Misconceptions

It Does Not Take “7 Years” to Digest Gum

An extremely common misconception is that if you swallow your chewing gum, it will take a minimum of seven years to digest properly. This notion comes from an old wives tale that was used by mothers to warn their children...

The Bermuda Triangle Is Not So Mysterious

Bermuda Triangle is a well-traversed shipping route in the North Atlantic ocean. It covers 270,000 square miles between Florida, the island of Bermuda and Puerto Rico and is referred to as the ‘Devils Triangle”. Since the term…

That Isn’t Chlorine You’re Smelling In The Pool

Nothing says summer like the smell of chlorine from a pool . . . but it’s not chlorine you’re smelling. It’s chloramine, a chemical produced by the reaction between chlorine and urine. And it’s what makes your eyes red. When people think it’s okay to stay in the pool for bathroom breaks, pools become a massive, festering slush of disease, with everything from asthma and lung infections to Legionnaires’ disease associated with swimming in dirty pools.

Does Today’s Population Really Outnumber History’s Dead?

It’s repeated every so often, usually as a comment on how out of control the world’s population is getting and what a drain we are on the world’s resources. It’s said that the present-day living outnumber all the dead of human history. But the Population Reference Bureau put some serious work into debunking that. In 2011, there were around 6.987 billion people on Earth, and it estimated that there have been a staggering 107,602,707,791 that have ever lived. There are a lot of variables, from changes in the birth rate to natural disasters, but it’s safe to say that we’re not even close to making the factoid come true.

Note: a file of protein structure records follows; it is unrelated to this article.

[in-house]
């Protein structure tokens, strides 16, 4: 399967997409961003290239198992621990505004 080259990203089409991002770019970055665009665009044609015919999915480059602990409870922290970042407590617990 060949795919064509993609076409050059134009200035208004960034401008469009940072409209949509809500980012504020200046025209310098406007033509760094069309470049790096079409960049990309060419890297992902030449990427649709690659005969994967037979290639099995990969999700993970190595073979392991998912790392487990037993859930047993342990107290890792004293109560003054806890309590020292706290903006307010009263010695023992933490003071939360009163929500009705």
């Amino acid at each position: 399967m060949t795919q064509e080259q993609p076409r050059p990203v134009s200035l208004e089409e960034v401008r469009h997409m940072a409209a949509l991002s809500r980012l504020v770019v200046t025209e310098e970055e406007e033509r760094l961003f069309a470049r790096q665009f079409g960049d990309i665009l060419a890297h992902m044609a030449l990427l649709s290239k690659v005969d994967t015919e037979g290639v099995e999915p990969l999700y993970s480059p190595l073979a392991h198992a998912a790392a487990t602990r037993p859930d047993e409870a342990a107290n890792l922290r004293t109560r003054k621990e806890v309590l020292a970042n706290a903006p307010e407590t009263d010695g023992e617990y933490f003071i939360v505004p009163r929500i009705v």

The Myth Of NASA’s Spendy Space Pens

An urban legend says that NASA spent millions developing a pen for its astronauts, while the Soviet Union just gave their men pencils. While that’s not a good idea anyway (mainly because of dust and the possibility of breakage), it’s not true. NASA did spend an outrageous amount on mechanical pens for Gemini, but by the time Apollo came around, they were using a space pen that had been invented independently by the Fisher Pen Company with no NASA funding. That was eventually the pen the space program decided on, and the Soviet Union used it, too.

The Unlikely Myth Of Margaret Thatcher And Soft-Serve Ice Cream

With the death of Margaret Thatcher came a bizarre claim that she was responsible for the development of one of our favorite summer treats: soft-serve ice cream. The problem comes when you consider that soft-serve had been popular in the US for around a decade before Thatcher started her work at J. Lyons & Co. Even when she was there, she was mostly working on soap and pie fillings. The myth was likely started by the British left as a metaphor for her political policies.

The Passport Is Surprisingly Ancient

The first mention of anything like modern-day passports comes from a Bible verse—Nehemiah 2:7-9. The Mongols issued one of the earliest passports in the form of an iron medallion presented to foreigners who were in Mongol territory and under the protection of the Khan. It wasn’t until nearly World War I that the more familiar format (which included details like height and eye color) was implemented. British government officials fought that idea for decades, claiming it was “degrading.”

Gold-Capped Teeth Have Been Around A Long, Long Time

As disgusting and un-hygienic as much of history has been, there’s one thing that many cultures have had in common—the practice of dental implants and tooth decorating. While the Maya blinged out their teeth by drilling holes and inserting minerals and stones, evidence suggests that the Celts followed the Etruscan example of sporting gold teeth. The Vikings, on the other hand, went a little simpler and just etched a series of lines into their teeth.